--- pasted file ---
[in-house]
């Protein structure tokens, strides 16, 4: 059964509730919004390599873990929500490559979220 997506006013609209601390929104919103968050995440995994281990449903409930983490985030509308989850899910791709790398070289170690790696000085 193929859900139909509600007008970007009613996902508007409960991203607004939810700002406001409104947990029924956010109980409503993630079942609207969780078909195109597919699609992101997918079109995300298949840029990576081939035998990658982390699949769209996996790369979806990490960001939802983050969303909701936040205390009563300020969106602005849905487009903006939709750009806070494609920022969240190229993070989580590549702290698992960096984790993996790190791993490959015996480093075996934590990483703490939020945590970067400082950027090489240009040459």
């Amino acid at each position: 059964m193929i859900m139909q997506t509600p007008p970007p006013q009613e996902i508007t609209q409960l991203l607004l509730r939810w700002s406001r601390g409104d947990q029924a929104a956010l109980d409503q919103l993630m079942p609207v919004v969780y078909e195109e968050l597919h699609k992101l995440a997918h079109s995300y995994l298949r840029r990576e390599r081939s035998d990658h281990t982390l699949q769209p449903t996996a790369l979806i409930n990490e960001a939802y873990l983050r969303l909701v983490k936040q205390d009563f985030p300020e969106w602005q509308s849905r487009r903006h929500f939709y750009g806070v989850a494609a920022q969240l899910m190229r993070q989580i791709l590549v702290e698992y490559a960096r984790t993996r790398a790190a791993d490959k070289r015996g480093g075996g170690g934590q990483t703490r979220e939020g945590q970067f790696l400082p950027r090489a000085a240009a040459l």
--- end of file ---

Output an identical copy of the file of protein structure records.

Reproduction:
[in-house]
């Protein structure tokens, strides 16, 4: 059964509730919004390599873990929500490559979220 997506006013609209601390929104919103968050995440995994281990449903409930983490985030509308989850899910791709790398070289170690790696000085 193929859900139909509600007008970007009613996902508007409960991203607004939810700002406001409104947990029924956010109980409503993630079942609207969780078909195109597919699609992101997918079109995300298949840029990576081939035998990658982390699949769209996996790369979806990490960001939802983050969303909701936040205390009563300020969106602005849905487009903006939709750009806070494609920022969240190229993070989580590549702290698992960096984790993996790190791993490959015996480093075996934590990483703490939020945590970067400082950027090489240009040459």
């Amino acid at each position: 059964m193929i859900m139909q997506t509600p007008p970007p006013q009613e996902i508007t609209q409960l991203l607004l509730r939810w700002s406001r601390g409104d947990q029924a929104a956010l109980d409503q919103l993630m079942p609207v919004v969780y078909e195109e968050l597919h699609k992101l995440a997918h079109s995300y995994l298949r840029r990576e390599r081939s035998d990658h281990t982390l699949q769209p449903t996996a790369l979806i409930n990490e960001a939802y873990l983050r969303l909701v983490k936040q205390d009563f985030p300020e969106w602005q509308s849905r487009r903006h929500f939709y750009g806070v989850a494609a920022q969240l899910m190229r993070q989580i791709l590549v702290e698992y490559a960096r984790t993996r790398a790190a791993d490959k070289r015996g480093g075996g170690g934590q990483t703490r979220e939020g945590q970067f790696l400082p950027r090489a000085a240009a040459l």